Curiosity, NASA’s only rover still working, landed on Mars in 2012 and has been in operation for more than seven years, but it was shut down this week because of a malfunction. Curiosity stores positional data such as orientation in memory, and it needs to assess position sits to ensure safe travel before the wheel moves, preventing rocks or unprotected cameras from pointing at the sun.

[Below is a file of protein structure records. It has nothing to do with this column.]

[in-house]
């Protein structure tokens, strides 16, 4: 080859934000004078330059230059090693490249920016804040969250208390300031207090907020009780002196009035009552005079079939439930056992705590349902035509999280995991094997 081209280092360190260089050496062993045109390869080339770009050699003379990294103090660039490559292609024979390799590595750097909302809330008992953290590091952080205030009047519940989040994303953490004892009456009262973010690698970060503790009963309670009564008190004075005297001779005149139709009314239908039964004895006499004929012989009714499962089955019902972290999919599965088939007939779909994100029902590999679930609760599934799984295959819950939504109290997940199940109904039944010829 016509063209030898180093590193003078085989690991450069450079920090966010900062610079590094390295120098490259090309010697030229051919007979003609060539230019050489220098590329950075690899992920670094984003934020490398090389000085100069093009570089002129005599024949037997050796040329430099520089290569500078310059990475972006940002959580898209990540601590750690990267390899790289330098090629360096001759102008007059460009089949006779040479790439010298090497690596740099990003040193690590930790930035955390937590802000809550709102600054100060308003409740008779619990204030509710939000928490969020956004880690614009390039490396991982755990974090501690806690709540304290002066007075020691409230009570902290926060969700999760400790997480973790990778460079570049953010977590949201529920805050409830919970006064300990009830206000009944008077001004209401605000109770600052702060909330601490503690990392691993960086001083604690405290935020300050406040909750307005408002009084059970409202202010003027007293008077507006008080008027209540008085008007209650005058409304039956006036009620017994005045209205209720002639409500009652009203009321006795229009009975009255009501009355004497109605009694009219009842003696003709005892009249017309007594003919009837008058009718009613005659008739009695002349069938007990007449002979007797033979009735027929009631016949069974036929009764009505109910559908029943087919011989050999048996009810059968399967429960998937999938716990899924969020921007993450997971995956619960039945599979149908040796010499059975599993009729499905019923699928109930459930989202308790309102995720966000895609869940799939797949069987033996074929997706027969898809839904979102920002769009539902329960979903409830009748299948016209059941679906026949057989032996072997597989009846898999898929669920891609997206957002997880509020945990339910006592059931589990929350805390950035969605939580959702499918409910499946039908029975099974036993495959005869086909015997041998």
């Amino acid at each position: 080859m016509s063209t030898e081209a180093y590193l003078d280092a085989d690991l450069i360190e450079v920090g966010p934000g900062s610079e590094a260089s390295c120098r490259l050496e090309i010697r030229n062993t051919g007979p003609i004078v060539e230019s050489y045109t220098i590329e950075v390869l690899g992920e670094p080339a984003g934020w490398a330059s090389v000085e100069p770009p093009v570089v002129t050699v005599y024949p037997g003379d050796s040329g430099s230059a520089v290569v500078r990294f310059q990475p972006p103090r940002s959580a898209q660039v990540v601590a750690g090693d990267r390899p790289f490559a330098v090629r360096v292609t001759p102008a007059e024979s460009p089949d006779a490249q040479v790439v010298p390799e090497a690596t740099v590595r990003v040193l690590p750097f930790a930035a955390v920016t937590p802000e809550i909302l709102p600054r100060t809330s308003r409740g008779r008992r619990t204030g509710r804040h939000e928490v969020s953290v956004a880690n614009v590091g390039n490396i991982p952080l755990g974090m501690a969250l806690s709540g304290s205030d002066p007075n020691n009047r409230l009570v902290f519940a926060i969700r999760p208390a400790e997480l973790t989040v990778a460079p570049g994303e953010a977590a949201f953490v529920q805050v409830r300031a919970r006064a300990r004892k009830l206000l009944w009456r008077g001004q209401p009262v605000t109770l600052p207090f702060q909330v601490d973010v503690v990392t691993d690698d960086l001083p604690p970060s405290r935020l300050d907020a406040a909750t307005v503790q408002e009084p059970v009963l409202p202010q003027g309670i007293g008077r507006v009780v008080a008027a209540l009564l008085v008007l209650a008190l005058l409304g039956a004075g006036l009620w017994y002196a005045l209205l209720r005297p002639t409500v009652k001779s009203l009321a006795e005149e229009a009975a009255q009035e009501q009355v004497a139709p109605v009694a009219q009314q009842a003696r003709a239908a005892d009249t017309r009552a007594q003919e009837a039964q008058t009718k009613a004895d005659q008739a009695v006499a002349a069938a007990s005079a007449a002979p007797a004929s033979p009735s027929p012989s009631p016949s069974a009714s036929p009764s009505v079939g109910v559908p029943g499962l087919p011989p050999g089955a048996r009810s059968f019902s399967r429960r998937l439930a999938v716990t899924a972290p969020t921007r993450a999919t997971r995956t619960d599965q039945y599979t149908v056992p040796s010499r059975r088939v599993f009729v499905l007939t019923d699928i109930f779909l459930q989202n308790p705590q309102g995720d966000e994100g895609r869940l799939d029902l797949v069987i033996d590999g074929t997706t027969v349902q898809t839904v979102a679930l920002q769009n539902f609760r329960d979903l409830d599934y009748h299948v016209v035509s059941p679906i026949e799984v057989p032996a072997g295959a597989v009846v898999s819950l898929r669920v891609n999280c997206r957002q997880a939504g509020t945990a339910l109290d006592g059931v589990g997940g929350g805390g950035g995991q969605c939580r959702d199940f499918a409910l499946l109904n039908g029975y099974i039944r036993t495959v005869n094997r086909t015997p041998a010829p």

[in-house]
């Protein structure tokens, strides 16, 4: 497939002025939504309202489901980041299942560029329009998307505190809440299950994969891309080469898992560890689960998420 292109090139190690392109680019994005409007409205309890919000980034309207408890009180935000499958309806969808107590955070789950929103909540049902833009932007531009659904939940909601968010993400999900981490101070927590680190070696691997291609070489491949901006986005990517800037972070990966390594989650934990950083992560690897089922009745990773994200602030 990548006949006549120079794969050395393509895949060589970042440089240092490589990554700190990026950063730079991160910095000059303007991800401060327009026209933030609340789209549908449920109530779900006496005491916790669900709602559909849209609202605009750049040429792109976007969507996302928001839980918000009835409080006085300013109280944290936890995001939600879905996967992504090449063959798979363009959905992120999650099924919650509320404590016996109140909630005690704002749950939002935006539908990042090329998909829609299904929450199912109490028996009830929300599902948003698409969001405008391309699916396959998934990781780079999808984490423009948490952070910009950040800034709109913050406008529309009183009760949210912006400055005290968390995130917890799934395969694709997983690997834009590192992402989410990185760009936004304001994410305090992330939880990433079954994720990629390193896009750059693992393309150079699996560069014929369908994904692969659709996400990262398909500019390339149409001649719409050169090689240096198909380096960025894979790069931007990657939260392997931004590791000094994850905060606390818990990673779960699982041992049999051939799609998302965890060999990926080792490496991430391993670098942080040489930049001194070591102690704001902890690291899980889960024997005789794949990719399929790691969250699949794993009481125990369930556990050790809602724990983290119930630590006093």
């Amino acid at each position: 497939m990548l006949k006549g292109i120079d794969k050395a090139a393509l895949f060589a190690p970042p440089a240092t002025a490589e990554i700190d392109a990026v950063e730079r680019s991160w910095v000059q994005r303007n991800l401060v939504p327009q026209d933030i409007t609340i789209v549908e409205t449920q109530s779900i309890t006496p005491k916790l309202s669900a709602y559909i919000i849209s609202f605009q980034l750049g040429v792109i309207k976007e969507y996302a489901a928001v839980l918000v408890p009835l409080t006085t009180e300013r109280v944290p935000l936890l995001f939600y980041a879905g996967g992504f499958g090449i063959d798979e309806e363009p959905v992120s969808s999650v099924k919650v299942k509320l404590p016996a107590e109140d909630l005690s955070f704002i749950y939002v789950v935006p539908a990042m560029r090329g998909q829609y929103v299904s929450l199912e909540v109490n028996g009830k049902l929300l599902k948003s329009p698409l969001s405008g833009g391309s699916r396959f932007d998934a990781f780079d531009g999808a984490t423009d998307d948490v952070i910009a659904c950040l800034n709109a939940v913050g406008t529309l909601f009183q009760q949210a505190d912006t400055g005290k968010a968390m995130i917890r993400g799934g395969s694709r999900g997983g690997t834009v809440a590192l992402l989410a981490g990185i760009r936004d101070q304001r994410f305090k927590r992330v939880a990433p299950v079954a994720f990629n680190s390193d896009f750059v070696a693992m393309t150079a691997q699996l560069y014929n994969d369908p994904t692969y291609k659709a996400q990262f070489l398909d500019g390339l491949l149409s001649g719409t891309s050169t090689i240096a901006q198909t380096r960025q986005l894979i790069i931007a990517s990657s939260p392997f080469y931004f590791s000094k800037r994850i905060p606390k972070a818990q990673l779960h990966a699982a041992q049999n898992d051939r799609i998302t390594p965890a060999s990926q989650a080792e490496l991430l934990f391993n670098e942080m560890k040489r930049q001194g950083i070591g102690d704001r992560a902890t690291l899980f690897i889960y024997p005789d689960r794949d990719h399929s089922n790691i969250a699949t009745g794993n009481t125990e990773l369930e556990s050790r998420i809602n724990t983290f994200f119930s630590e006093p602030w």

But earlier this week, its location information was lost, it stopped moving, waiting for the direction information to recover.
NASA engineers have solved the problem. Curiosity is currently climbing the 5.5-kilometer-high Mount Sharp mountain, reading rock records for clues to the changing climate of Mars – how the Red Planet has gone from a relatively warm and humid place to a cold desert world.